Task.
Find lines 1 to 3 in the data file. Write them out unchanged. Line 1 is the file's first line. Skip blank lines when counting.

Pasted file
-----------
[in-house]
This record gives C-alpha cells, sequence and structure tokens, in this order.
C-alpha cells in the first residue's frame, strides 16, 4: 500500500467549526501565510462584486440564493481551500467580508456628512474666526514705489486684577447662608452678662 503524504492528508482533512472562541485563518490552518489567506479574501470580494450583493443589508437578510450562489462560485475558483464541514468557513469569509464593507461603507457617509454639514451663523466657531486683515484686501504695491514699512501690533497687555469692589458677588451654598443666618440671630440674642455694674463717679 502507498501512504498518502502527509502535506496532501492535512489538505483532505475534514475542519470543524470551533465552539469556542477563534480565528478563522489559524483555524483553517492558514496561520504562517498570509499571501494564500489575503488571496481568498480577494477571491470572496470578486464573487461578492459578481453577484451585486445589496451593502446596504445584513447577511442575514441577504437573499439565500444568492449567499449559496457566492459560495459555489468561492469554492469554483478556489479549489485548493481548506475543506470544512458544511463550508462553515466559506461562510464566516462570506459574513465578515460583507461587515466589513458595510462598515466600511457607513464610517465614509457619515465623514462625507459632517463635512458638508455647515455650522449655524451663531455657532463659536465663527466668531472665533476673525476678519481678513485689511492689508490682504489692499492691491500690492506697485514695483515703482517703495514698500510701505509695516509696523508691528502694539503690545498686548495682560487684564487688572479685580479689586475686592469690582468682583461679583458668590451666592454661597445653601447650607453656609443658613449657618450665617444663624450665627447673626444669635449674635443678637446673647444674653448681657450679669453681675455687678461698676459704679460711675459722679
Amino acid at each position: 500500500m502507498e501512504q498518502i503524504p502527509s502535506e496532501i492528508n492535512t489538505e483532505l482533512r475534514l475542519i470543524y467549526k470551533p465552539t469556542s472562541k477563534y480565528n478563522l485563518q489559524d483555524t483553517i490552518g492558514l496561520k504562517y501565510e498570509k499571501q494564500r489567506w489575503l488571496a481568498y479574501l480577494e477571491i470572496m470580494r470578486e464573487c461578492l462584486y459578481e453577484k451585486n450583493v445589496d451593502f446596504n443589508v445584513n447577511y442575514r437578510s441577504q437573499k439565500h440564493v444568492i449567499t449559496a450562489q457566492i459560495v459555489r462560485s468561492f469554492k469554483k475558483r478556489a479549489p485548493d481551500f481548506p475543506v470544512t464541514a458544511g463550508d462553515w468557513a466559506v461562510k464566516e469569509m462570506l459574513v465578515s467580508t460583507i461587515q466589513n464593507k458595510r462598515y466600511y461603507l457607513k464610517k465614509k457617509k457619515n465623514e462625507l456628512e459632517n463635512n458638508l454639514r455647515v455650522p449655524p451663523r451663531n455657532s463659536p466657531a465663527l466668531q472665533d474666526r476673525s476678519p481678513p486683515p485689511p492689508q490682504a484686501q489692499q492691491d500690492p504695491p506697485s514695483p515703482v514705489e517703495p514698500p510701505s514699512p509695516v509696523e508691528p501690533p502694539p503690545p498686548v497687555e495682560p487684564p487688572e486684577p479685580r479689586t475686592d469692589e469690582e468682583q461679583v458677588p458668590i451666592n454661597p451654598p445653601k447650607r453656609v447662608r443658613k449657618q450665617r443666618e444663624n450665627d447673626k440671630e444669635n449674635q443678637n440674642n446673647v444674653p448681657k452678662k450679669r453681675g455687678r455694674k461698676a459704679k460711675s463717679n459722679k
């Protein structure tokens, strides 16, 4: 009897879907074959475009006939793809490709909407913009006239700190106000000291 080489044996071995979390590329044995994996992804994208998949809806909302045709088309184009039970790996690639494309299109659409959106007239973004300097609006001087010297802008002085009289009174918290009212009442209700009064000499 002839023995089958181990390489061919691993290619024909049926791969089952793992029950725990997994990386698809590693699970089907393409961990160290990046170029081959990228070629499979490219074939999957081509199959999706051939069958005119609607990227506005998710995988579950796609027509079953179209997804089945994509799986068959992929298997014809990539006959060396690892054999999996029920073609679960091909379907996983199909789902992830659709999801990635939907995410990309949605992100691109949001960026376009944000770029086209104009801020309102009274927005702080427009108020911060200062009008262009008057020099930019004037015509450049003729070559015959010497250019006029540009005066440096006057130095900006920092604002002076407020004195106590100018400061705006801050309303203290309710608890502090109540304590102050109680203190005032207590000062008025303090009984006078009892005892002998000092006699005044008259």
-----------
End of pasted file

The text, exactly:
[in-house]
This record gives C-alpha cells, sequence and structure tokens, in this order.
C-alpha cells in the first residue's frame, strides 16, 4: 500500500467549526501565510462584486440564493481551500467580508456628512474666526514705489486684577447662608452678662 503524504492528508482533512472562541485563518490552518489567506479574501470580494450583493443589508437578510450562489462560485475558483464541514468557513469569509464593507461603507457617509454639514451663523466657531486683515484686501504695491514699512501690533497687555469692589458677588451654598443666618440671630440674642455694674463717679 502507498501512504498518502502527509502535506496532501492535512489538505483532505475534514475542519470543524470551533465552539469556542477563534480565528478563522489559524483555524483553517492558514496561520504562517498570509499571501494564500489575503488571496481568498480577494477571491470572496470578486464573487461578492459578481453577484451585486445589496451593502446596504445584513447577511442575514441577504437573499439565500444568492449567499449559496457566492459560495459555489468561492469554492469554483478556489479549489485548493481548506475543506470544512458544511463550508462553515466559506461562510464566516462570506459574513465578515460583507461587515466589513458595510462598515466600511457607513464610517465614509457619515465623514462625507459632517463635512458638508455647515455650522449655524451663531455657532463659536465663527466668531472665533476673525476678519481678513485689511492689508490682504489692499492691491500690492506697485514695483515703482517703495514698500510701505509695516509696523508691528502694539503690545498686548495682560487684564487688572479685580479689586475686592469690582468682583461679583458668590451666592454661597445653601447650607453656609443658613449657618450665617444663624450665627447673626444669635449674635443678637446673647444674653448681657450679669453681675455687678461698676459704679460711675459722679